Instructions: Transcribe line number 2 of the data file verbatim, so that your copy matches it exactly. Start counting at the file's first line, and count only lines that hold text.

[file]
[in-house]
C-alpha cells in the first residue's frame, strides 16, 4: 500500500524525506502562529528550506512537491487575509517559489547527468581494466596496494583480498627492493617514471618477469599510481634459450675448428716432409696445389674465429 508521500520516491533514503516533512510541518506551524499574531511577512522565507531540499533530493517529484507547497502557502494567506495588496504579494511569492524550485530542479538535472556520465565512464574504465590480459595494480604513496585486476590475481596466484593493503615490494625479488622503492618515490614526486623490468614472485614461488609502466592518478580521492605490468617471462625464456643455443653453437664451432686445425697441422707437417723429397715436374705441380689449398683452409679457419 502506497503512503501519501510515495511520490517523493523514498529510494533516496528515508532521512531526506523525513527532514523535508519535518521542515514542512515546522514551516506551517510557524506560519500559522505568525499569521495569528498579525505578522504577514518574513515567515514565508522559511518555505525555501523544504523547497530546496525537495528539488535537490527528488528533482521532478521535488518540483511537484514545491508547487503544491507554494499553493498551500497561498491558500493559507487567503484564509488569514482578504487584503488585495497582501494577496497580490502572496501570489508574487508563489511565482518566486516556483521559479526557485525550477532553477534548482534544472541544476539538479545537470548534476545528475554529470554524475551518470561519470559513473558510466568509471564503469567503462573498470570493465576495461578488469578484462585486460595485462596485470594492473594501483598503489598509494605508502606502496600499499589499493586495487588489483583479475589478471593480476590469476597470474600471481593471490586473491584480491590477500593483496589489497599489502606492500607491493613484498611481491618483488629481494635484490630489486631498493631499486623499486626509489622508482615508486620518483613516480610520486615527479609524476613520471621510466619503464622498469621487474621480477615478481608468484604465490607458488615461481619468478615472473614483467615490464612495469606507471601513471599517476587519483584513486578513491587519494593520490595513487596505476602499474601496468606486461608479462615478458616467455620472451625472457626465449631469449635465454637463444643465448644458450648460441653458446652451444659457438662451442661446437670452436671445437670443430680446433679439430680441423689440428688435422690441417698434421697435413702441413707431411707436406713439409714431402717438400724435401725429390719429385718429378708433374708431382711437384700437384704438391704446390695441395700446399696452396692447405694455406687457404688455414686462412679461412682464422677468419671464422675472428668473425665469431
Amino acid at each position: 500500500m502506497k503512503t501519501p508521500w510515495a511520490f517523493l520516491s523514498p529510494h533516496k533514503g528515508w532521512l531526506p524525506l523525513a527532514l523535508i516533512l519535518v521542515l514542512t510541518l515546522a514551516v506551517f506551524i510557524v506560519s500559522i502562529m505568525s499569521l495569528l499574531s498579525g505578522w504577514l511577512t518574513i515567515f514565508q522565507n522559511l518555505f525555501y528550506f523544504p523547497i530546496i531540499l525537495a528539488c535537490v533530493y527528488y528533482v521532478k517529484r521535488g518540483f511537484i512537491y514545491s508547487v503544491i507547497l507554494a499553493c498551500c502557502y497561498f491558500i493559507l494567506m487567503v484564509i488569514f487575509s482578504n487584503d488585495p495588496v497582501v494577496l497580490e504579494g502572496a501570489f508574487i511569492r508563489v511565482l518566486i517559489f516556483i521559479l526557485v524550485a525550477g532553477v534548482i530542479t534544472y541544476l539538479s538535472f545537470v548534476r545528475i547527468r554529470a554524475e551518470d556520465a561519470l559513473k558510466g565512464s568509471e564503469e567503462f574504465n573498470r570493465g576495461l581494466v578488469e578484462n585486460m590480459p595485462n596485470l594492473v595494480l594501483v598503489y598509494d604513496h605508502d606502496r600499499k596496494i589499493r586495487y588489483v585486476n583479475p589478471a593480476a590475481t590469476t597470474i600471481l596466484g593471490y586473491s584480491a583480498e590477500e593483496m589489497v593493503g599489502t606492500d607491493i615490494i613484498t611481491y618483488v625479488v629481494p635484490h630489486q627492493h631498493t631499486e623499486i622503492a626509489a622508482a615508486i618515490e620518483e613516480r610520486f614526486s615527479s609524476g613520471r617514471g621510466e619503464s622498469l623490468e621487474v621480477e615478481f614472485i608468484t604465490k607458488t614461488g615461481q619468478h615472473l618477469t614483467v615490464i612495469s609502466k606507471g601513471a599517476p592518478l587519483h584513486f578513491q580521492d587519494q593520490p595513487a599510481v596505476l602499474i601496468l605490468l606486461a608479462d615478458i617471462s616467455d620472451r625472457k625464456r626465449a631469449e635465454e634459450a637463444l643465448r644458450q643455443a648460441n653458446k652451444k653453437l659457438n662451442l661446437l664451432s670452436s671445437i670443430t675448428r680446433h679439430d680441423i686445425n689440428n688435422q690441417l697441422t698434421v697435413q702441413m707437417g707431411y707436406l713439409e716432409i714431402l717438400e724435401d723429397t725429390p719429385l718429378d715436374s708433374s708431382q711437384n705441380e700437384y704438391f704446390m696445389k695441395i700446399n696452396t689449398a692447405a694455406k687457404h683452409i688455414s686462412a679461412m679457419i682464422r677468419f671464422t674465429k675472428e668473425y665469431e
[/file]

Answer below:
C-alpha cells in the first residue's frame, strides 16, 4: 500500500524525506502562529528550506512537491487575509517559489547527468581494466596496494583480498627492493617514471618477469599510481634459450675448428716432409696445389674465429 508521500520516491533514503516533512510541518506551524499574531511577512522565507531540499533530493517529484507547497502557502494567506495588496504579494511569492524550485530542479538535472556520465565512464574504465590480459595494480604513496585486476590475481596466484593493503615490494625479488622503492618515490614526486623490468614472485614461488609502466592518478580521492605490468617471462625464456643455443653453437664451432686445425697441422707437417723429397715436374705441380689449398683452409679457419 502506497503512503501519501510515495511520490517523493523514498529510494533516496528515508532521512531526506523525513527532514523535508519535518521542515514542512515546522514551516506551517510557524506560519500559522505568525499569521495569528498579525505578522504577514518574513515567515514565508522559511518555505525555501523544504523547497530546496525537495528539488535537490527528488528533482521532478521535488518540483511537484514545491508547487503544491507554494499553493498551500497561498491558500493559507487567503484564509488569514482578504487584503488585495497582501494577496497580490502572496501570489508574487508563489511565482518566486516556483521559479526557485525550477532553477534548482534544472541544476539538479545537470548534476545528475554529470554524475551518470561519470559513473558510466568509471564503469567503462573498470570493465576495461578488469578484462585486460595485462596485470594492473594501483598503489598509494605508502606502496600499499589499493586495487588489483583479475589478471593480476590469476597470474600471481593471490586473491584480491590477500593483496589489497599489502606492500607491493613484498611481491618483488629481494635484490630489486631498493631499486623499486626509489622508482615508486620518483613516480610520486615527479609524476613520471621510466619503464622498469621487474621480477615478481608468484604465490607458488615461481619468478615472473614483467615490464612495469606507471601513471599517476587519483584513486578513491587519494593520490595513487596505476602499474601496468606486461608479462615478458616467455620472451625472457626465449631469449635465454637463444643465448644458450648460441653458446652451444659457438662451442661446437670452436671445437670443430680446433679439430680441423689440428688435422690441417698434421697435413702441413707431411707436406713439409714431402717438400724435401725429390719429385718429378708433374708431382711437384700437384704438391704446390695441395700446399696452396692447405694455406687457404688455414686462412679461412682464422677468419671464422675472428668473425665469431